Origin of dejected
verb (used with object)
Origin of deject
Examples from the Web for dejected
So I was dejected when I got the theater and the late afternoon show was sold out.The Stacks: Pauline Kael's Talking Heads Obsession|Pauline Kael|November 22, 2014|DAILY BEAST
As the paddlers have the sweat hosed off of them, they are either elated or dejected with the timing results.
I was dejected and rejected yet again by someone who cashed my checks to tell me how to deal with dejection and rejection.
I sat at my desk feeling crushed and dejected about the great wrong we had perpetrated.Mandela, My Source: One Journalist’s Memory of Clandestine Meetings|Benjamin Pogrund|December 6, 2013|DAILY BEAST
I looked down at my beautiful, brand-new clogs—and then back up at her, dejected.
Have it, and have benefit by it; have it, and stand under it; be directed by it, and not be dejected with it.Devotions Upon Emergent Occasions|John Donne
Hotchkiss tied the beast and we left him there, head down against the driving rain, drooping and dejected.The Man in Lower Ten|Mary Roberts Rinehart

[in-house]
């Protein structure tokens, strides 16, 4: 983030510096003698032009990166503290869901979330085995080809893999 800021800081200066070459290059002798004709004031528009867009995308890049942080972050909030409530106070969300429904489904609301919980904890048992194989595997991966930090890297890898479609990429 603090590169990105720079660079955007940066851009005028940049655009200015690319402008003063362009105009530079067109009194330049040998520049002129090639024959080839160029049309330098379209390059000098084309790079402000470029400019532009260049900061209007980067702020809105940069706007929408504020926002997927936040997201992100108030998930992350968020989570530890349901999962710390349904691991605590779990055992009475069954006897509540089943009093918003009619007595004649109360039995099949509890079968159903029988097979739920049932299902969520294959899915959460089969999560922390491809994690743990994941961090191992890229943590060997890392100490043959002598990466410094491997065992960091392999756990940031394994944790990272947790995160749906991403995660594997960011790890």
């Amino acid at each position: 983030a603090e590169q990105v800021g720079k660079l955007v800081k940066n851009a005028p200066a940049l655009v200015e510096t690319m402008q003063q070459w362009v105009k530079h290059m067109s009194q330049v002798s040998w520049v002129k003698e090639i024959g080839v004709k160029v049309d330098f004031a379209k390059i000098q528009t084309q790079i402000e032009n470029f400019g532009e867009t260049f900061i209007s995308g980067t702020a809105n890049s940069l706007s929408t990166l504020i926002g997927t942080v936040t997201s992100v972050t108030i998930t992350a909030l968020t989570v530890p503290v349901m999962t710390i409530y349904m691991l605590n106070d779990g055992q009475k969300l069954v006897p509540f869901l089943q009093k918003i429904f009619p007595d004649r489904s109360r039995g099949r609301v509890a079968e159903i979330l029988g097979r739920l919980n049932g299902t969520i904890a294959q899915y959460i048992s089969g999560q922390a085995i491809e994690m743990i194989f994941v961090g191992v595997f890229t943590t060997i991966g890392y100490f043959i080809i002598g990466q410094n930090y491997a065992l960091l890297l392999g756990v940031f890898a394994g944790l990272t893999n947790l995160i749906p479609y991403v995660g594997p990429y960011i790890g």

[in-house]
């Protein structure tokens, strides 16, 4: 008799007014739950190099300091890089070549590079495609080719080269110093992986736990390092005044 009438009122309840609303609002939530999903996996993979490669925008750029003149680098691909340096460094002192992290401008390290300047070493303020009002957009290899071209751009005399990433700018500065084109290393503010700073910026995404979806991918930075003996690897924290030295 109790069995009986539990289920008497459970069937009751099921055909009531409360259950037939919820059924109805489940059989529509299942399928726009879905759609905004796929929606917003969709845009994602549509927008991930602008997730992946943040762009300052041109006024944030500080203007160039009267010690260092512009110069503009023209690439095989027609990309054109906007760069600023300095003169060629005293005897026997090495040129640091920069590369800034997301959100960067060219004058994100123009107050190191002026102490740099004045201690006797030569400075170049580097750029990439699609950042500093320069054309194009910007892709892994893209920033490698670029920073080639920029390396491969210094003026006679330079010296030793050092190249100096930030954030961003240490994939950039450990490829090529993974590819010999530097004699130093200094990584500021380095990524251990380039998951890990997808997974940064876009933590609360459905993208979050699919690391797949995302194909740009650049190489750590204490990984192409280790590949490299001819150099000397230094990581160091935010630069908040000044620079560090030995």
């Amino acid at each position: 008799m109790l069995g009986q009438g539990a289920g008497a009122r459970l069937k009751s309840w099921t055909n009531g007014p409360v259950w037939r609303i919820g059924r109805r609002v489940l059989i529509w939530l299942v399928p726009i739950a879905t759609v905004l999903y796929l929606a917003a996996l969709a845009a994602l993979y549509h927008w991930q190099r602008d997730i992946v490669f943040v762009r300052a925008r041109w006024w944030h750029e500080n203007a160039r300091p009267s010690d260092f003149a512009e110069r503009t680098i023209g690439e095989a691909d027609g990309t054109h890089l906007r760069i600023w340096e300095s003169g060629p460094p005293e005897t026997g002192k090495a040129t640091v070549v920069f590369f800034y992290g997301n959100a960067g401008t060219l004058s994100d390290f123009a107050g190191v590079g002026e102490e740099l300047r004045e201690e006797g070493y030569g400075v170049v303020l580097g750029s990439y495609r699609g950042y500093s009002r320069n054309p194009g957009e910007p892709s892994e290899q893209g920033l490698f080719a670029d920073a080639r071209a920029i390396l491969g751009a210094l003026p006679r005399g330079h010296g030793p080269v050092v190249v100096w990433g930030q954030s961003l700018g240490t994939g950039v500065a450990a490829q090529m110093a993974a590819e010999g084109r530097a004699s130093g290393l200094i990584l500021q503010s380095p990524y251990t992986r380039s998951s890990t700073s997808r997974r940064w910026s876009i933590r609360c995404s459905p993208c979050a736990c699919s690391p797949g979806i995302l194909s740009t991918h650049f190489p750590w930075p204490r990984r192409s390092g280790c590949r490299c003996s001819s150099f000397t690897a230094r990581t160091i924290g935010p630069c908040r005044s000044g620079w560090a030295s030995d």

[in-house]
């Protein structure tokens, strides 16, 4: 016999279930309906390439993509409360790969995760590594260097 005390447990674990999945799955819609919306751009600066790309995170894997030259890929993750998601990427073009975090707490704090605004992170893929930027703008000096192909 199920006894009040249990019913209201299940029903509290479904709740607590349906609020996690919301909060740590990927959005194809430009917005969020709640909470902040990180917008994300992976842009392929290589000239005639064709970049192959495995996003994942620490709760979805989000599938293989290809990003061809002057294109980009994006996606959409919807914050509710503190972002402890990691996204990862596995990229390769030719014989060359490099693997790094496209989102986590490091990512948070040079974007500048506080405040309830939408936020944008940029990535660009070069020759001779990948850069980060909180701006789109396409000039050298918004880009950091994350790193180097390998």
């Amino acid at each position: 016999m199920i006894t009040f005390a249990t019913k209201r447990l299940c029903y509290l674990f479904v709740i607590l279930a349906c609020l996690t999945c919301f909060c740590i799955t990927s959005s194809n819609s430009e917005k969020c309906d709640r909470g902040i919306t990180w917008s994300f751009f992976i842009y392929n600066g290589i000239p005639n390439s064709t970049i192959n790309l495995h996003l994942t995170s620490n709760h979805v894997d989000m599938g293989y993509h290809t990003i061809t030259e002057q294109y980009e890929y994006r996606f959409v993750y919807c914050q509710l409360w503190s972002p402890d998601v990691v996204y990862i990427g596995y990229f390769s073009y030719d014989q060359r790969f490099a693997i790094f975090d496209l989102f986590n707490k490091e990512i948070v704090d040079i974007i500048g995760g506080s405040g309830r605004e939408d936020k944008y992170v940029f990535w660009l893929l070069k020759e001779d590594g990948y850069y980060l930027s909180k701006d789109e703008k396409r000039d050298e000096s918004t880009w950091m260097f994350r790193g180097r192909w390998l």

They found the cazique's council sad and dejected, every gleam of hope being now extinguished.The Story of Extinct Civilizations of the West|Robert E. Anderson
He was a man who was not dejected through misfortune, and grew stronger as he was persecuted.Paris: With Pen and Pencil|David W. Bartlett
Kamal saw it was from Surja Mukhi; she read it twice through, then sat silent and dejected.The Poison Tree|Bankim Chandra Chatterjee
Word Origin for deject
"depressed at heart," 1580s, past participle adjective from deject. Related: Dejectedly (1610s).
early 15c., "to throw or cast down," from Old French dejeter (12c.), from Latin deiectus "a throwing down, felling, fall," past participle of deicere "to cast down, destroy; drive out; kill, slay, defeat," from de- "down" + -icere, comb. form of iacere "to throw" (see jet (v.)). Originally literal; the sense of "depress in spirit" is c.1500.